Yesterday Jack Shafer had a weirdly grumpy column in which he rags on the Kindle for, among other things, not doing video. Why a book-reading device should do video is not a question he answers, or even mentions. Ditto with his complaint that it doesn't have a touchscreen. Shafer wants the Kindle to be a PC and thinks every PC feature it lacks constitutes a bug, whereas I’m inclined to think that most of those absences are features.
But enough about that. Shafer goes on to praise the New York Times’s application Times Reader, and spends much of the column thinking about ways newspapers can come up with an “iTunes for news,” a program (or range of programs) that in a post-newsprint world will get people to pay for their news. Shafer concludes:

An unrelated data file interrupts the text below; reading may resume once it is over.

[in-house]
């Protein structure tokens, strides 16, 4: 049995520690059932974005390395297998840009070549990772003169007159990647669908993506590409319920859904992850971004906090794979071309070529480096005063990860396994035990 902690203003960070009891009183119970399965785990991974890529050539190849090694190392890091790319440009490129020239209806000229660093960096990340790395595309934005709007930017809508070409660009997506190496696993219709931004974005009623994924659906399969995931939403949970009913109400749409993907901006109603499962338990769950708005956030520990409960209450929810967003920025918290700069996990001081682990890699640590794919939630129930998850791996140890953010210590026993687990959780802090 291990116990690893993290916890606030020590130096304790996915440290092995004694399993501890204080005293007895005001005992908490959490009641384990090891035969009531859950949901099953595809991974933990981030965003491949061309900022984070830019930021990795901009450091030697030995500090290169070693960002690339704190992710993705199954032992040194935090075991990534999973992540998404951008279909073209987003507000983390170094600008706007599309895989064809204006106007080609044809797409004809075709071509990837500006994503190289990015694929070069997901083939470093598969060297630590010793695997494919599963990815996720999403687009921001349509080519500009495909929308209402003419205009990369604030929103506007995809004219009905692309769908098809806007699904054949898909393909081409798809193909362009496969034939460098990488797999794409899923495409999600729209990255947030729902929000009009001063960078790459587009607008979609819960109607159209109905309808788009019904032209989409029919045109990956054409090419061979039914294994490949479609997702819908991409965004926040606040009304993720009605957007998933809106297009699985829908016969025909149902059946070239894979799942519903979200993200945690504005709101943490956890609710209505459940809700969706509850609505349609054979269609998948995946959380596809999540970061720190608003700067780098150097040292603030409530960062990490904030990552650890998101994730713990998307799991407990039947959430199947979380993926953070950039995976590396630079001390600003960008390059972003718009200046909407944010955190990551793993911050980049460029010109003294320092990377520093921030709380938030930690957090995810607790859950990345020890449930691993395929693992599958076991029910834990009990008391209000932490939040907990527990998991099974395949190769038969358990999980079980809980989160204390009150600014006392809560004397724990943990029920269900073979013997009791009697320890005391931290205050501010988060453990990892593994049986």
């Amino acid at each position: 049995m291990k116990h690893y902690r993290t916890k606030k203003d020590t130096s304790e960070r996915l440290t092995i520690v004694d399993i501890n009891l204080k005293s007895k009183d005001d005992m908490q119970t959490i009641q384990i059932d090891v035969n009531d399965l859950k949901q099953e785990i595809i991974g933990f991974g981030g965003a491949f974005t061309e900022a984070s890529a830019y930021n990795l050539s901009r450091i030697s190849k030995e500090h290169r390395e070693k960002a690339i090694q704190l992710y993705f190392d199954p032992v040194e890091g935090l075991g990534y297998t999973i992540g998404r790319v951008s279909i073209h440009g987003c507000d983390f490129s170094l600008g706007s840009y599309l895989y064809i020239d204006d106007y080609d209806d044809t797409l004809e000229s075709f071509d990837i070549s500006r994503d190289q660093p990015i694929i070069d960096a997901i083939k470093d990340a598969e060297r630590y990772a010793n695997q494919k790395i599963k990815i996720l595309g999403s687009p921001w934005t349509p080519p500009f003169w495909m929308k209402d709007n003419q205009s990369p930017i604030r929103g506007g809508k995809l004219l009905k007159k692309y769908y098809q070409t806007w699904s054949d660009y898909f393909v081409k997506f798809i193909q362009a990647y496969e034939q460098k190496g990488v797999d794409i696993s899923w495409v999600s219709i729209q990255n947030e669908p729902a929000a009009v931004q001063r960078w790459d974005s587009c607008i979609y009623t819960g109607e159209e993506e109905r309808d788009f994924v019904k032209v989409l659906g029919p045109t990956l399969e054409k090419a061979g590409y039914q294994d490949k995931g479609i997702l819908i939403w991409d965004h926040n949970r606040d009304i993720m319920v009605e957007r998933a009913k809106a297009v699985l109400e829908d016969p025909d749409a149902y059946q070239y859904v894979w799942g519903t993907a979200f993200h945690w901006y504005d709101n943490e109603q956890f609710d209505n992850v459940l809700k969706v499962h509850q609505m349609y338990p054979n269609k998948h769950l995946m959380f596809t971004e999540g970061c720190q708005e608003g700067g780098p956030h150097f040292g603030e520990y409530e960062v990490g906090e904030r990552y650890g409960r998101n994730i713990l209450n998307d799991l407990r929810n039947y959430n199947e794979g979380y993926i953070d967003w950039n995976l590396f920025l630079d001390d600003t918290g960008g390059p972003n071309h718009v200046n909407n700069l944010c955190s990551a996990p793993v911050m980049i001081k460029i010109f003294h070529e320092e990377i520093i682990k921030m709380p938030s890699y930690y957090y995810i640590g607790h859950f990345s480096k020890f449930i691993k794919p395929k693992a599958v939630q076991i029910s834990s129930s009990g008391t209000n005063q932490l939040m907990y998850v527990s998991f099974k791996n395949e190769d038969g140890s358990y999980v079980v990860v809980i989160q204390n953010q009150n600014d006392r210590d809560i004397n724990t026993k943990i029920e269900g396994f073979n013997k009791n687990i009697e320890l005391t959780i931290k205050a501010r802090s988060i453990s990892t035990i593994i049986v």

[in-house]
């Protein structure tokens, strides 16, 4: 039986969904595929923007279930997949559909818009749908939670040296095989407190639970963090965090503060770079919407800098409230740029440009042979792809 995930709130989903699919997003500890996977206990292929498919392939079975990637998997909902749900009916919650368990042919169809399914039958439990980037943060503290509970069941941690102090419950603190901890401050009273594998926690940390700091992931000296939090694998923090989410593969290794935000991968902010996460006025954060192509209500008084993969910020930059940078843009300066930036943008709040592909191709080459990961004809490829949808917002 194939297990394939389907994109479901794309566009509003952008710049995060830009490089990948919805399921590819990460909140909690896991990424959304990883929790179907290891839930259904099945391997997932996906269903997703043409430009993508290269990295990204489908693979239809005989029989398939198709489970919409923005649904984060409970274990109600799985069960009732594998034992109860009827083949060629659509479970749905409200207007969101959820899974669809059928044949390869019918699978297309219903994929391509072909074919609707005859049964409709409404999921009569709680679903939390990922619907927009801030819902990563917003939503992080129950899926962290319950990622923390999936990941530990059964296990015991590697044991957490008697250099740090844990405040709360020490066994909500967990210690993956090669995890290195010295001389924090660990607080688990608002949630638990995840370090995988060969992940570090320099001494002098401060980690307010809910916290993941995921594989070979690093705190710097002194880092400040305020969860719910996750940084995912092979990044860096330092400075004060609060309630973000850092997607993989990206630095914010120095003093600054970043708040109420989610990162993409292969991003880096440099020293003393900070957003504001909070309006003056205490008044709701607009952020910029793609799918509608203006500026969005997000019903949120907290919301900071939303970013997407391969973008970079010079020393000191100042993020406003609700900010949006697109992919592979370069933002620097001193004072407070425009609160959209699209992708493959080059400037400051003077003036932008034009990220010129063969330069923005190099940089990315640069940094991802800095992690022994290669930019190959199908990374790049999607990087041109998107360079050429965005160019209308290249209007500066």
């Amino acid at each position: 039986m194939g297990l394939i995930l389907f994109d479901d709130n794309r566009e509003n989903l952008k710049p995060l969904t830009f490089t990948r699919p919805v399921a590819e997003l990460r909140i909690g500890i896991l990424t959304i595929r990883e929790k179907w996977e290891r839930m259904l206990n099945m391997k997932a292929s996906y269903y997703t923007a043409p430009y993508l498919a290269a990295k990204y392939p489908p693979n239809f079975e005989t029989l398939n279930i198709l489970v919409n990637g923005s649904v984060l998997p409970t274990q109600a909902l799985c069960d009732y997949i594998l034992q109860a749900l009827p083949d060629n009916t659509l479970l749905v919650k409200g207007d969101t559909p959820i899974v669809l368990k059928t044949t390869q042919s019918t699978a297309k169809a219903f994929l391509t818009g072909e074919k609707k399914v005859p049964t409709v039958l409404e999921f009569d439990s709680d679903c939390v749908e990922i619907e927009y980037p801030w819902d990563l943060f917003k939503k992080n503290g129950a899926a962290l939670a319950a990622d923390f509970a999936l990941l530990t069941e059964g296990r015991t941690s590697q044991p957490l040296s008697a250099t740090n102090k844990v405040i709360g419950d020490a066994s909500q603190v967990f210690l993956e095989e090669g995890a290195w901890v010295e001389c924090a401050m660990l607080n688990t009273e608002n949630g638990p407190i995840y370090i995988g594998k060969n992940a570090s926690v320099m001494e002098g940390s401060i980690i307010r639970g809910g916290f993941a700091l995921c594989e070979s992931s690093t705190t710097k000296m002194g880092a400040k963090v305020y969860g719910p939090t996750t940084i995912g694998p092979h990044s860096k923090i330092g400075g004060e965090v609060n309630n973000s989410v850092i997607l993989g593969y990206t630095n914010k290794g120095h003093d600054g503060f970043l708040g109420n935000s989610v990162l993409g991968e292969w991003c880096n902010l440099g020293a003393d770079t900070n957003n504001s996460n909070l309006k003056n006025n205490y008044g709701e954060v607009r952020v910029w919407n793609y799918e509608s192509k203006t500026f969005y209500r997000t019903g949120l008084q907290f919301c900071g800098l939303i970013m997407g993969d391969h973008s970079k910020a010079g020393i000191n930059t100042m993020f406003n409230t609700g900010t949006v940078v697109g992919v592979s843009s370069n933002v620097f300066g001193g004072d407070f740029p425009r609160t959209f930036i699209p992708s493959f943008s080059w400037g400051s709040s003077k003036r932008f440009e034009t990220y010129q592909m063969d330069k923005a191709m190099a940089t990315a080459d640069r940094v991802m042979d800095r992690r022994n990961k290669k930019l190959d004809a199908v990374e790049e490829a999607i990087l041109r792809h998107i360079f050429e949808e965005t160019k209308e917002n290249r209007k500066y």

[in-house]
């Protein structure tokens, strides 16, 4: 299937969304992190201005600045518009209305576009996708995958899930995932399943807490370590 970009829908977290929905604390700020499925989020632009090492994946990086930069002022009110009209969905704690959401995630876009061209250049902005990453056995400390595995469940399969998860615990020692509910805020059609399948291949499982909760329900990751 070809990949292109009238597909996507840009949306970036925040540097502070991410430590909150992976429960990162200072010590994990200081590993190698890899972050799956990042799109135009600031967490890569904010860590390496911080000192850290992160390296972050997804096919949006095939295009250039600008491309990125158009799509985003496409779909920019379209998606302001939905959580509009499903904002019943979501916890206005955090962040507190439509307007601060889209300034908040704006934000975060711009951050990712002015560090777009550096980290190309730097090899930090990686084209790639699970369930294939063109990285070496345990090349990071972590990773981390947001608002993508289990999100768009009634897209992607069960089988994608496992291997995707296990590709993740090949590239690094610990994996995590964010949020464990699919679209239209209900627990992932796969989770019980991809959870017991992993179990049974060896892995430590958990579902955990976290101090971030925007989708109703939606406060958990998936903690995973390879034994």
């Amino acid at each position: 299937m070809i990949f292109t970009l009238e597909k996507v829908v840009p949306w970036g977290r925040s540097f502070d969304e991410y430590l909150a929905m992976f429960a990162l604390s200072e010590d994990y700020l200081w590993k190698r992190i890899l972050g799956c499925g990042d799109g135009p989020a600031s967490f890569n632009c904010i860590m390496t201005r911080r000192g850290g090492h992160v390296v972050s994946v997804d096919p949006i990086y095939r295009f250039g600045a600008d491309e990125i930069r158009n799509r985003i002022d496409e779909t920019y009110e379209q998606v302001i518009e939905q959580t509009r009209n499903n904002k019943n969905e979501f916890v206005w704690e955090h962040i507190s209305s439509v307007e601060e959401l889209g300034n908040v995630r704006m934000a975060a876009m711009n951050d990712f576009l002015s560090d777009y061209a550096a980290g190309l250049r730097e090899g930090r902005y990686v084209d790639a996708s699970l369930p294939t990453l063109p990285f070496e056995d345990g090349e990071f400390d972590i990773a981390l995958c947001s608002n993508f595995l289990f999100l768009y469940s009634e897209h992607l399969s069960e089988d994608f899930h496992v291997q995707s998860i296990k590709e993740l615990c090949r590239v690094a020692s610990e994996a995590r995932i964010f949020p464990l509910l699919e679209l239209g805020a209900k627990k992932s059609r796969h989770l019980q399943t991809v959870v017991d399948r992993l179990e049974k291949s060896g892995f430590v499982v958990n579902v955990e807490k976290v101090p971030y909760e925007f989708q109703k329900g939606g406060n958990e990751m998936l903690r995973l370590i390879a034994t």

Why should a customer pay for newspapers online when they can get them free via the Web? Well, why does anybody pay for a print newspaper when they can get it free via the Web? The first answer is that despite the wonderfulness of the Web, the print version still does many things better than its electronic cousin. If you read newsprint, you know what I'm talking about. If you don't, I can't explain it to you.
Okay, fair enough, I guess. Shafer doesn't have to explain anything to anyone. But if the news companies themselves can't explain to readers why they should “pay for newspapers online when they can get them free via the Web,” they’re screwed.